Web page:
Maggie Richter, a member of the museum's communications and PR office, wants to understand what happened to Kim, too, and it's not just because that would make her job easier. Maggie's ex-boyfriend, gallerist-on-the-rise Greg Shaw Ferguson, essentially dumped her for Kim, and it's not long before he stands accused of Kim's disappearance. Maggie wants to believe that the Greg she knew wouldn't be capable of anything nefarious, but she knows there are things he isn't telling her.

    As Maggie searches for clues within Kim's own work, she begins to notice there is a lot more behind-the-scenes drama at the museum than she realized. Little by little, she starts to suspect others might have been responsible for Kim's disappearance, but she can't seem to make sense of their motivation. At the same time, she, too, becomes a suspect, given Kim's relationship with Shaw, but Maggie isn't sure what might happen—will she stand accused of a crime, or will she fall prey to the real perpetrator, who is determined to stop her progress?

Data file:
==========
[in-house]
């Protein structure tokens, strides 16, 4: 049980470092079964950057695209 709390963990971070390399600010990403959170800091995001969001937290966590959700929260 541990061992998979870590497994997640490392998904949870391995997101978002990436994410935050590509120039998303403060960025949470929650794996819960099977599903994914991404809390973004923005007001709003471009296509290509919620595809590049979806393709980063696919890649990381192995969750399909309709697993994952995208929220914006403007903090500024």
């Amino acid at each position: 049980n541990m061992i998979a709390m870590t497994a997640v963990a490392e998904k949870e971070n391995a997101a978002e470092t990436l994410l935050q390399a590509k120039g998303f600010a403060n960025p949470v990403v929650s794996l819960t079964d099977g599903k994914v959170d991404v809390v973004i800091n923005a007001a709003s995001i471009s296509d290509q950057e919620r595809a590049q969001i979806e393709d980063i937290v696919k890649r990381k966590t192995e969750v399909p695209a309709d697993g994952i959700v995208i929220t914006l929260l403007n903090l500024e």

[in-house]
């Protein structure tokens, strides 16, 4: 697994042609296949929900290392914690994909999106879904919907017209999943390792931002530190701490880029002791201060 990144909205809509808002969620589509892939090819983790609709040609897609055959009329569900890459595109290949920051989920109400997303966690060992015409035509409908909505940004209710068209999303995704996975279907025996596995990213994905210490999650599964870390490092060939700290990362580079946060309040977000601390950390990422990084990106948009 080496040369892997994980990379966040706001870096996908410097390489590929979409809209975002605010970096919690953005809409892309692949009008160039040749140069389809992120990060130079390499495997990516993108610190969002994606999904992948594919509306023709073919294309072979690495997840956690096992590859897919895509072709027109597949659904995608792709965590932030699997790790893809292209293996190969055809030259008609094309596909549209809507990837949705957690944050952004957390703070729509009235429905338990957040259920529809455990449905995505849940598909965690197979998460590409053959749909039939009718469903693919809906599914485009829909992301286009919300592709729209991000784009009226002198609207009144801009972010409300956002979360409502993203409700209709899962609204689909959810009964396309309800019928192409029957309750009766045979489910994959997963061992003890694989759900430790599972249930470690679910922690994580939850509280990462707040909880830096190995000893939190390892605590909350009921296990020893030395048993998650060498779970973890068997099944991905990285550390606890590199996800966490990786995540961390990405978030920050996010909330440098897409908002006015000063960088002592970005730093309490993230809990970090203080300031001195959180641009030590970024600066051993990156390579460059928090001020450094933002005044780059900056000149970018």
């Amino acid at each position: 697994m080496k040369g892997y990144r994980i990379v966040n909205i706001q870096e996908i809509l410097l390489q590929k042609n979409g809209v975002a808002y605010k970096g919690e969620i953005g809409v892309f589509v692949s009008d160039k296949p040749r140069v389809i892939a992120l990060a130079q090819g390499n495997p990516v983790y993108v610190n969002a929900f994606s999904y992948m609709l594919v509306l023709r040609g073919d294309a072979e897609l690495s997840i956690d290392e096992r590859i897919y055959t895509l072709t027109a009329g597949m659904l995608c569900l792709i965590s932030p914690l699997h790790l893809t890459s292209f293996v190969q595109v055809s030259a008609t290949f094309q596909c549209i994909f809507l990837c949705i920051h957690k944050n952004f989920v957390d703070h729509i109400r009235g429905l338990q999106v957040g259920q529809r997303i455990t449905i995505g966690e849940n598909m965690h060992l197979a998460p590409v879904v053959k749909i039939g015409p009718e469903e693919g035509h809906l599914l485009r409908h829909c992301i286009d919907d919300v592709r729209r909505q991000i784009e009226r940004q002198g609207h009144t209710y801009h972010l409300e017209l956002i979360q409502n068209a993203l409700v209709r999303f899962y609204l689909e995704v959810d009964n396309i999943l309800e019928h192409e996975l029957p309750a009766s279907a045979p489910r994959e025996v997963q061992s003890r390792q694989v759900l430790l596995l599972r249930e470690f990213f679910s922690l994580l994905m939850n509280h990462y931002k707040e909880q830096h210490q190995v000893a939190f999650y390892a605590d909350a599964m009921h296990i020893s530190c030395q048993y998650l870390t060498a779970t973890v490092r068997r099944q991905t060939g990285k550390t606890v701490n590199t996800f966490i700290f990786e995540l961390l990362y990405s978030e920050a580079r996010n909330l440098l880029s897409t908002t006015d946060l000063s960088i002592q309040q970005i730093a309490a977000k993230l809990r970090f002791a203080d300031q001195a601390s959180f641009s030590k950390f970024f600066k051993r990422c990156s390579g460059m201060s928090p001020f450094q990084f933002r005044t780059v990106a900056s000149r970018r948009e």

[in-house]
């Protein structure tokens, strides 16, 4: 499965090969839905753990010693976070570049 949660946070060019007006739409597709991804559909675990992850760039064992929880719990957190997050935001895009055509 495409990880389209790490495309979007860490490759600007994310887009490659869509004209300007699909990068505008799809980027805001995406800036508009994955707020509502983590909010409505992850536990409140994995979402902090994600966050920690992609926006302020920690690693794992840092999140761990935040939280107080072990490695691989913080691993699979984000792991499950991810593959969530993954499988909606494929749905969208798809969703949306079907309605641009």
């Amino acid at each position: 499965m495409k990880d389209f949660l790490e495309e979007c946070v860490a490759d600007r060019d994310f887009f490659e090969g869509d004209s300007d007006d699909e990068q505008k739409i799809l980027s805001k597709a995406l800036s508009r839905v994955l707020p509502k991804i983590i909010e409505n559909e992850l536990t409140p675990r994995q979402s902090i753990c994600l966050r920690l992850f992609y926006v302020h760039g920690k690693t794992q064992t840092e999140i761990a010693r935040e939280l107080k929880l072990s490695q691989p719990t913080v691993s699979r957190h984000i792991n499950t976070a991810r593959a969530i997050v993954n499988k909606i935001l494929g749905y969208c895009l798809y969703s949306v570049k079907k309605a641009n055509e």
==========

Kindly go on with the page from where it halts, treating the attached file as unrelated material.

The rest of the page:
"Find the who. Who gets hurt. Who gains. Whose life will never be the same."

    This book is a fascinating look at the art world, the rise and fall of artists, the struggles of museums, and how collectors can change the flow of careers. At the same time, it's also a bit of a whodunit, one of those books in which an average, everyday person finds themselves immersed in trying to solve a crime despite having no real skills at doing so, and despite the fact they're putting themselves in danger.